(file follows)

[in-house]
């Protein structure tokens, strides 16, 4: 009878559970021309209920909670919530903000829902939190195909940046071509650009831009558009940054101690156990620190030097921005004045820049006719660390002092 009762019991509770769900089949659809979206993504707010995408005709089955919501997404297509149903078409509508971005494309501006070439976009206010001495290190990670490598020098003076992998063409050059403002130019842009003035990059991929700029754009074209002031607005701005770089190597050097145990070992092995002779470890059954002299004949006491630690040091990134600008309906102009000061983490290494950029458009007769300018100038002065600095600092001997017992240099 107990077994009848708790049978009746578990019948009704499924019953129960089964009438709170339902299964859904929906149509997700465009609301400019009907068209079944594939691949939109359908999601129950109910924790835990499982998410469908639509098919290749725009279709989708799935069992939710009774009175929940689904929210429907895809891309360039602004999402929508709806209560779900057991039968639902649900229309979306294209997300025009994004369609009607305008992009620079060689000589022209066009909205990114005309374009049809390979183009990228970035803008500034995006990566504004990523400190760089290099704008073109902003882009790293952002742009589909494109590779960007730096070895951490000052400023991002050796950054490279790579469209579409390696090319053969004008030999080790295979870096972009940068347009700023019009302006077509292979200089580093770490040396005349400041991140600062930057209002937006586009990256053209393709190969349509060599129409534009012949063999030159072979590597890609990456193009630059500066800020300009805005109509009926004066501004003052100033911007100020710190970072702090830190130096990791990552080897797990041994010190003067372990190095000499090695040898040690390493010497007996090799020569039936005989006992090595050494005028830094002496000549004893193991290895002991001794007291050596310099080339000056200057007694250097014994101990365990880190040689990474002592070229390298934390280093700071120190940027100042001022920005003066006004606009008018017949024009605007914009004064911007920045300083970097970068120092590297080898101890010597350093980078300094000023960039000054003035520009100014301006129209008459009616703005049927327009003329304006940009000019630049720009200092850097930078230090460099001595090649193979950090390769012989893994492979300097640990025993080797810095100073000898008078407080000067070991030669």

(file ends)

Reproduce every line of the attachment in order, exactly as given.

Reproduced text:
[in-house]
């Protein structure tokens, strides 16, 4: 009878559970021309209920909670919530903000829902939190195909940046071509650009831009558009940054101690156990620190030097921005004045820049006719660390002092 009762019991509770769900089949659809979206993504707010995408005709089955919501997404297509149903078409509508971005494309501006070439976009206010001495290190990670490598020098003076992998063409050059403002130019842009003035990059991929700029754009074209002031607005701005770089190597050097145990070992092995002779470890059954002299004949006491630690040091990134600008309906102009000061983490290494950029458009007769300018100038002065600095600092001997017992240099 107990077994009848708790049978009746578990019948009704499924019953129960089964009438709170339902299964859904929906149509997700465009609301400019009907068209079944594939691949939109359908999601129950109910924790835990499982998410469908639509098919290749725009279709989708799935069992939710009774009175929940689904929210429907895809891309360039602004999402929508709806209560779900057991039968639902649900229309979306294209997300025009994004369609009607305008992009620079060689000589022209066009909205990114005309374009049809390979183009990228970035803008500034995006990566504004990523400190760089290099704008073109902003882009790293952002742009589909494109590779960007730096070895951490000052400023991002050796950054490279790579469209579409390696090319053969004008030999080790295979870096972009940068347009700023019009302006077509292979200089580093770490040396005349400041991140600062930057209002937006586009990256053209393709190969349509060599129409534009012949063999030159072979590597890609990456193009630059500066800020300009805005109509009926004066501004003052100033911007100020710190970072702090830190130096990791990552080897797990041994010190003067372990190095000499090695040898040690390493010497007996090799020569039936005989006992090595050494005028830094002496000549004893193991290895002991001794007291050596310099080339000056200057007694250097014994101990365990880190040689990474002592070229390298934390280093700071120190940027100042001022920005003066006004606009008018017949024009605007914009004064911007920045300083970097970068120092590297080898101890010597350093980078300094000023960039000054003035520009100014301006129209008459009616703005049927327009003329304006940009000019630049720009200092850097930078230090460099001595090649193979950090390769012989893994492979300097640990025993080797810095100073000898008078407080000067070991030669």